ISS Today: Africa’s future: seven key trends

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    ISS Today

    Opportunities for progress abound in
    Africa, but governments need to make more strategic investments
    to improve the development prospects for all on the continent.
    This is according to an Institute for Security Studies
    (ISS)

    report

    that identifies seven key trends to
    understanding how Africa’s future could unfold over the coming
    decades:

    1 Africa’s population will continue to grow
    rapidly and remain the youngest in the
    world.

    2 Levels of urbanisation will keep rising,
    offering both opportunities and risks.

    3 The absolute number of Africans living in
    extreme poverty is set to increase.

    4 Africa’s economy will continue to expand,
    but countries’ individual performances will vary
    greatly.

    5 Africa is likely to remain relatively
    isolated – both from the global economy and across its
    regions.

    6 Conflict in Africa is causing fewer
    fatalities than in the 1990s, but the number of violent
    incidents is increasing, and violence is becoming more
    complex.

    7 Popular support for democracy in Africa is
    likely to remain strong.

    Africa’s population is expected to
    increase from about 1.2-billion people today to over
    1.8-billion in 2035. The demand for services will increase
    dramatically and put African governments under considerable
    stress. Besides these sheer numbers,
    the

    age

    structure of Africa’s population is
    critical. Even in 2035, half of sub-Saharan Africa’s population
    will be under 21, which means governments need to spend heavily
    on education, health care and extending basic
    services.

    As Africa’s population ages, the ratio
    between workers and dependants will improve – leading to a
    potential boost in productivity and economic growth. However,
    Africa’s poorer economies are several decades away from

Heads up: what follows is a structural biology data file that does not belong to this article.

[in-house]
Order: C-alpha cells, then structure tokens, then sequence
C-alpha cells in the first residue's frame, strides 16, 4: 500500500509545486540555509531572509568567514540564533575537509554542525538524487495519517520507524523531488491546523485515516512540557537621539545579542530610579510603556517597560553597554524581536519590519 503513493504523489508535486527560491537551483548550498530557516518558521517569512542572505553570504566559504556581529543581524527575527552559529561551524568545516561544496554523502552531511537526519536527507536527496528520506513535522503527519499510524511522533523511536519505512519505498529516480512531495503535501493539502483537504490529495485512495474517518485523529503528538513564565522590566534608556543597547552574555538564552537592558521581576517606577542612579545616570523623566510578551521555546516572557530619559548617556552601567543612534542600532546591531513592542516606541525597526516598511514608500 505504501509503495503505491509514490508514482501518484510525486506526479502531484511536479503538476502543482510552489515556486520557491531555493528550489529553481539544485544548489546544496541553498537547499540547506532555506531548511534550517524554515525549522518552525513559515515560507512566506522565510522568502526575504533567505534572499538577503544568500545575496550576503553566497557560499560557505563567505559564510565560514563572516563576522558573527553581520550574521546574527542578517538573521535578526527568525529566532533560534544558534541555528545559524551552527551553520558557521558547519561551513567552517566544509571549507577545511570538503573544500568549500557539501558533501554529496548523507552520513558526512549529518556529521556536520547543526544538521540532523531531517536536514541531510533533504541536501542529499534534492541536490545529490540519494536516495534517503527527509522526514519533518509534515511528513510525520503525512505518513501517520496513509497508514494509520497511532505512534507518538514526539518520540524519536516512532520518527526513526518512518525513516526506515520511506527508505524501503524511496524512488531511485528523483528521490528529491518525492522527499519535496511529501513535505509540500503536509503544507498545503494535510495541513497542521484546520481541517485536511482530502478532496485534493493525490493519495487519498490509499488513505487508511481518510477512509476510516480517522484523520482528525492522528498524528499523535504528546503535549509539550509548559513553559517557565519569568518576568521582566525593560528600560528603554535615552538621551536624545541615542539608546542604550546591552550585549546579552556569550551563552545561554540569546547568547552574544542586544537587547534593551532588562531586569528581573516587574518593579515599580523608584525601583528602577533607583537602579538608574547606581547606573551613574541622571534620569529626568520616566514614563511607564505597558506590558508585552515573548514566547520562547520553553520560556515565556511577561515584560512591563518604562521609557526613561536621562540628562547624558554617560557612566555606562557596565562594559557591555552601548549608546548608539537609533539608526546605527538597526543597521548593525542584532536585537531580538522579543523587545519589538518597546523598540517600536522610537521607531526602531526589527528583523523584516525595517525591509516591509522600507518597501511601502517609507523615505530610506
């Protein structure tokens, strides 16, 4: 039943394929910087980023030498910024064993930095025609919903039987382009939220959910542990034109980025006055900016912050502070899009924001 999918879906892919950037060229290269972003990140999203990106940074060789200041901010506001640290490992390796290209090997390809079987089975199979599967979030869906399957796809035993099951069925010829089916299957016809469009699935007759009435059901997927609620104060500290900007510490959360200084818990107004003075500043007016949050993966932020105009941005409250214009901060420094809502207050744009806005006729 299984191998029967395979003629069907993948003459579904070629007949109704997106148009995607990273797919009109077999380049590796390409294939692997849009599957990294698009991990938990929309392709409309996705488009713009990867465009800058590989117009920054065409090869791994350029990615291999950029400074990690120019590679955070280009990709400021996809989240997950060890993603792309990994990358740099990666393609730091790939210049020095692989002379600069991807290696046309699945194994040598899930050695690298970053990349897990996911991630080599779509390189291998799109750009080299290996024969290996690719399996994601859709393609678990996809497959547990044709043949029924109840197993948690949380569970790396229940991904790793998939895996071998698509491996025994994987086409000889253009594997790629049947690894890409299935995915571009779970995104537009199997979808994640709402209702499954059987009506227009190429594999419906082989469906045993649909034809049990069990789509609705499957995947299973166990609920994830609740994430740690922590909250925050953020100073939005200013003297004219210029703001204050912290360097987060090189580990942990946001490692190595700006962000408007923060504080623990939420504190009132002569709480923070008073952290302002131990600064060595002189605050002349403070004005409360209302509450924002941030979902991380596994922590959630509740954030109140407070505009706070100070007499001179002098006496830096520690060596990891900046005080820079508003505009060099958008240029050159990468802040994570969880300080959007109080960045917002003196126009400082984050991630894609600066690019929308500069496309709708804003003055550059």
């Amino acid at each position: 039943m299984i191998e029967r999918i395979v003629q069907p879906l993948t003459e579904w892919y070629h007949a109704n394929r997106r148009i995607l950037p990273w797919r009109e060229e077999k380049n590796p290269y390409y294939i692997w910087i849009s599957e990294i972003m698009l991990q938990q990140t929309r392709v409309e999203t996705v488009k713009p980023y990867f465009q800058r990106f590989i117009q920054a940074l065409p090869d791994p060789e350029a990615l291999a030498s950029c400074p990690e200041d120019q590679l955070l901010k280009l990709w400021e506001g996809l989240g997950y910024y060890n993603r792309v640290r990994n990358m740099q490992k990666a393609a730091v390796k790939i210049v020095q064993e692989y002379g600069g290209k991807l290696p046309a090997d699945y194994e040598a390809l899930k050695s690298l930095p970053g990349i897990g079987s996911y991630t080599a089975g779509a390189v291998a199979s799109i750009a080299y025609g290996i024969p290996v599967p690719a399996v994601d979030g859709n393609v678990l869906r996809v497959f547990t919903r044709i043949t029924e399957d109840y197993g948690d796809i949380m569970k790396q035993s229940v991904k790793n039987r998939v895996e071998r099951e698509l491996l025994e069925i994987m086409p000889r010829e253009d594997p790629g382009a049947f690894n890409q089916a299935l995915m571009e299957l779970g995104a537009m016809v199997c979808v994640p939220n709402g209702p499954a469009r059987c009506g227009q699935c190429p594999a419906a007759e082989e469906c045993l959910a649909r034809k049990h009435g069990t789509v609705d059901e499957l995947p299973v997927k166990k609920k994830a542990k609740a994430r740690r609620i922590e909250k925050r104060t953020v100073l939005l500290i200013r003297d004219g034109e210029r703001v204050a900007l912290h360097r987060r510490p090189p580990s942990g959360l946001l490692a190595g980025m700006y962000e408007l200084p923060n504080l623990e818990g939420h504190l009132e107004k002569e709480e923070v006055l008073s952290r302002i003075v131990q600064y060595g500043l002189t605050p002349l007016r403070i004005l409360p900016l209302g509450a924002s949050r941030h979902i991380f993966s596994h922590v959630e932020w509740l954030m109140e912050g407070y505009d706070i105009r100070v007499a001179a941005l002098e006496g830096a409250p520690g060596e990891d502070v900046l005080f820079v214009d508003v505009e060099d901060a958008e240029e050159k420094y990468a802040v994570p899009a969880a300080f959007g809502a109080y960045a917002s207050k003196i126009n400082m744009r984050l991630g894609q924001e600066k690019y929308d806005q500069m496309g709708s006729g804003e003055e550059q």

experiencing a demographic dividend – and more importantly,
    most lack the necessary investments in human capital and job
    creation to capitalise on it.

    Similarly, many African countries are
    unlikely to reap the potential benefits
    of

    urbanisation

    unless they systematically address some
    of the structural hurdles, such as lack of job creation, slow
    economic transformation to higher productivity sectors, poverty
    and inequality.

    On the current trajectory, population growth
    is likely to compound poverty in sub-Saharan Africa as it is
    outpacing economic growth (see Figure 1). By 2035, as many as
    170-million more Africans could live in extreme poverty (less
    than $1.90 a day) than today. This is if the continent’s
    economy grows on average around 4% per year to
    2035.

    Figure 1: Population growth.

    Overall, African economies need to grow much
    faster and make more strategic investments in human capital to
    reduce poverty, improve development outcomes and build adequate
    infrastructure.

    Where will this growth come from? Much of
    Africa is likely to remain vulnerable to global shocks. Its oil
    and metal exporters will continue to be the most exposed to
    global price volatility. Growth in non-hydrocarbon-dependent
    economies – energy importers and agricultural exporters – is
    likely to remain stable. Current and expected growth rates for
    some of Africa’s agricultural exporters are in line with Asia’s
    fastest-growing economies.

    To improve resilience against external
    shocks, African states need to diversify their economies and
    tax base, raise revenue more effectively, increase
    productivity, create jobs and invest in critical infrastructure
    and the development of human capital.

    Countries also need to dismantle some of the
    regulatory barriers to deeper integration to facilitate the
    movement of goods, people and ideas across borders and create
    regional economies of scale. Failing that, Africa will remain